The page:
Star Wars: Attack Of The Clones Has An Awesome Matrix Easter Egg, Apparently


Thirteen years after the movie’s release, one eagle eyed Star Wars viewer has spotted a very subtle – and awesome – Easter egg in Episode II: Attack of the Clones.

Hidden in the bar scene of the second movie in the franchise (or the fifth – depending on how you want to look at it), there appears to be a reference to 1999 Sci-Fi classic The Matrix.

Helpful Imgur user ‘TheRobertissimo’ shared his revelation – explaining how during the bar scene, dodgy dealer Elan Sel’Sabagno attempts to sell Obi Wan Kenobi “Death Sticks” but is quickly swatted away by the Jedi master.


That bit part was played by Matt Doran, whose face you may recognise from The Matrix, in which he plays Mouse, a crew member on the Nebuchadnezzar who designed computer programs to test out Neo’s abilities and had some interesting opinions about the taste of food.

He was especially proud of the fact he designed The Woman In The Red Dress program – a beautiful blonde woman designed to test how easily Neo could be distracted.

Still, an actor playing a bit-part role in another franchise isn’t exactly anything new. It’s only when this Star Wars viewer continued watching that he realised how deep this rabbit hole goes.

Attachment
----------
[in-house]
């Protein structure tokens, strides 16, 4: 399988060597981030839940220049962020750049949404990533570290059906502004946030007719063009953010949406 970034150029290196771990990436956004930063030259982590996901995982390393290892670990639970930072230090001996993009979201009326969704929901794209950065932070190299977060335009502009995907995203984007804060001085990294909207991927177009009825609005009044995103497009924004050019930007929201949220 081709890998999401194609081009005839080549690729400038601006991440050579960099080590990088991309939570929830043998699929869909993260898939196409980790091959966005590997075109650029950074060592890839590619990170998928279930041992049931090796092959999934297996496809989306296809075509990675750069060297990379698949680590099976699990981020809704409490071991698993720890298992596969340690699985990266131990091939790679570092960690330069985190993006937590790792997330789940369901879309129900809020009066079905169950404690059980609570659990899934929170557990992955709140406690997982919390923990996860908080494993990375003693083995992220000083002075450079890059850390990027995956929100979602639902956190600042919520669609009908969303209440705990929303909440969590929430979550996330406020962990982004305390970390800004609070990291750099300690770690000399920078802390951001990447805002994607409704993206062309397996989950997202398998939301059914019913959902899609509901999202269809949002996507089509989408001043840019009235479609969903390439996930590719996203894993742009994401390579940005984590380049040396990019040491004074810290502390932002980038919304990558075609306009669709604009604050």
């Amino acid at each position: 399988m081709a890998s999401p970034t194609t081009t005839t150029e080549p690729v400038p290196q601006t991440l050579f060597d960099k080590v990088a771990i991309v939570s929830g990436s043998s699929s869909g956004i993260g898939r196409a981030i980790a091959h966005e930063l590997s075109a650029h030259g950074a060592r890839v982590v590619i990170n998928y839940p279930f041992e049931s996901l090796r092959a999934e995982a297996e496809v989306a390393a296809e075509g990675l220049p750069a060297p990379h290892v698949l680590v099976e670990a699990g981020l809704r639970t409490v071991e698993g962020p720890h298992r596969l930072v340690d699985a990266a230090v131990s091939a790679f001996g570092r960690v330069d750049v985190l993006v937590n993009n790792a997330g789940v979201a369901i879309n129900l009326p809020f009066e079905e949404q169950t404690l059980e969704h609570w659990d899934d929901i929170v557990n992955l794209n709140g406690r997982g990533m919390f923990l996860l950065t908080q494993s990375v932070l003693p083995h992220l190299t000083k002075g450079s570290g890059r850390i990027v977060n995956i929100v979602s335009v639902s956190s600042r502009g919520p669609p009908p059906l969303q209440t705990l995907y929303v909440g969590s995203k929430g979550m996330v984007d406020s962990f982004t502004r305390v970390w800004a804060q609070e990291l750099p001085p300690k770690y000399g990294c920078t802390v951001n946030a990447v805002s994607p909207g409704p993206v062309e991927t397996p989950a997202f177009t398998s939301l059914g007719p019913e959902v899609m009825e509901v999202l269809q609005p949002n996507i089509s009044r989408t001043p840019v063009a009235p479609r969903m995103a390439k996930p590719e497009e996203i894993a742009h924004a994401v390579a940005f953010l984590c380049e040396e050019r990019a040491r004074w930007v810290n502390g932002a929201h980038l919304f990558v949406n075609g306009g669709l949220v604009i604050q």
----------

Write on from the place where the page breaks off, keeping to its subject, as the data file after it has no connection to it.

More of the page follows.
Moments after Doran’s appearance in Attack of the Clones, a woman appears briefly in the frame, giving Anakin Skywalker a seductive look. That character is played by the same actress who portrayed The Woman In The Red Dress – Fiona Johnson.

Just a coincidence, surely? Except her character, Hayde Gofai, is described as “a patron of the Outlander Club on Coruscant that often attempted to catch the eye of prospective partners” – you know, pretty much like her character in The Matrix.


Mind blown.

Plus, as if that wasn’t enough, check out the blue and red drinks sitting on the bar at the start of the scene too.

All in all, this was probably just an example of a director proving himself to be a major movie nerd (and why not?), although it does also give George Lucas a pretty good get-out clause for the prequels.

The next time someone quite rightly moans about how shit Episodes I to III are, Lucas can just claim they were all a part of The Matrix and they weren’t real at all.